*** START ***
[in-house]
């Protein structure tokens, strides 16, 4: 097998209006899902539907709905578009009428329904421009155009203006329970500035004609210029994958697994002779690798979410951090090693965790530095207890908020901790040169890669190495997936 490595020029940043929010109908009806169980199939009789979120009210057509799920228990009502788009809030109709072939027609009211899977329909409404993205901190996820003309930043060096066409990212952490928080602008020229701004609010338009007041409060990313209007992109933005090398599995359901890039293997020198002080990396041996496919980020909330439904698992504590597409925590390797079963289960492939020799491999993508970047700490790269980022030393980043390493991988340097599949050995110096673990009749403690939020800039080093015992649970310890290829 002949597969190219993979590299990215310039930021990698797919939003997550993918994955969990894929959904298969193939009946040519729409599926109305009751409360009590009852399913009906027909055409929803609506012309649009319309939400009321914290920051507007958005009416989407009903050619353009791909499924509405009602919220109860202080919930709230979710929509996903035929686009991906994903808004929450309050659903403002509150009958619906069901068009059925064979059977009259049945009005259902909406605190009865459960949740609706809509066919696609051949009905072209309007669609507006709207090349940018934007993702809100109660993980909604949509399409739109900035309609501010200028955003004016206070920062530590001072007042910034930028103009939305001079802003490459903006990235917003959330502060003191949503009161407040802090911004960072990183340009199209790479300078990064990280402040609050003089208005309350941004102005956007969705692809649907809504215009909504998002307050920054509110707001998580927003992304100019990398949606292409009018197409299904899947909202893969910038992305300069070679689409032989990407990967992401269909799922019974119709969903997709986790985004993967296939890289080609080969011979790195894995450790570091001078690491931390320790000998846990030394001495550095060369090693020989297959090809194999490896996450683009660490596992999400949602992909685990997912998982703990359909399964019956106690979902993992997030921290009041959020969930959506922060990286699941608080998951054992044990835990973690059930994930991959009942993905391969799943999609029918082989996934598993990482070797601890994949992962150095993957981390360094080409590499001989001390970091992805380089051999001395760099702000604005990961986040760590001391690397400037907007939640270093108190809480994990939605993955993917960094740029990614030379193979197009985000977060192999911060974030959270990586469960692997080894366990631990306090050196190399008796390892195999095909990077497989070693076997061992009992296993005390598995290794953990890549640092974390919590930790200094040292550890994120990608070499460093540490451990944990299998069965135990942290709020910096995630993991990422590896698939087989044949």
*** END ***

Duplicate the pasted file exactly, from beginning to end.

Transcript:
[in-house]
């Protein structure tokens, strides 16, 4: 097998209006899902539907709905578009009428329904421009155009203006329970500035004609210029994958697994002779690798979410951090090693965790530095207890908020901790040169890669190495997936 490595020029940043929010109908009806169980199939009789979120009210057509799920228990009502788009809030109709072939027609009211899977329909409404993205901190996820003309930043060096066409990212952490928080602008020229701004609010338009007041409060990313209007992109933005090398599995359901890039293997020198002080990396041996496919980020909330439904698992504590597409925590390797079963289960492939020799491999993508970047700490790269980022030393980043390493991988340097599949050995110096673990009749403690939020800039080093015992649970310890290829 002949597969190219993979590299990215310039930021990698797919939003997550993918994955969990894929959904298969193939009946040519729409599926109305009751409360009590009852399913009906027909055409929803609506012309649009319309939400009321914290920051507007958005009416989407009903050619353009791909499924509405009602919220109860202080919930709230979710929509996903035929686009991906994903808004929450309050659903403002509150009958619906069901068009059925064979059977009259049945009005259902909406605190009865459960949740609706809509066919696609051949009905072209309007669609507006709207090349940018934007993702809100109660993980909604949509399409739109900035309609501010200028955003004016206070920062530590001072007042910034930028103009939305001079802003490459903006990235917003959330502060003191949503009161407040802090911004960072990183340009199209790479300078990064990280402040609050003089208005309350941004102005956007969705692809649907809504215009909504998002307050920054509110707001998580927003992304100019990398949606292409009018197409299904899947909202893969910038992305300069070679689409032989990407990967992401269909799922019974119709969903997709986790985004993967296939890289080609080969011979790195894995450790570091001078690491931390320790000998846990030394001495550095060369090693020989297959090809194999490896996450683009660490596992999400949602992909685990997912998982703990359909399964019956106690979902993992997030921290009041959020969930959506922060990286699941608080998951054992044990835990973690059930994930991959009942993905391969799943999609029918082989996934598993990482070797601890994949992962150095993957981390360094080409590499001989001390970091992805380089051999001395760099702000604005990961986040760590001391690397400037907007939640270093108190809480994990939605993955993917960094740029990614030379193979197009985000977060192999911060974030959270990586469960692997080894366990631990306090050196190399008796390892195999095909990077497989070693076997061992009992296993005390598995290794953990890549640092974390919590930790200094040292550890994120990608070499460093540490451990944990299998069965135990942290709020910096995630993991990422590896698939087989044949």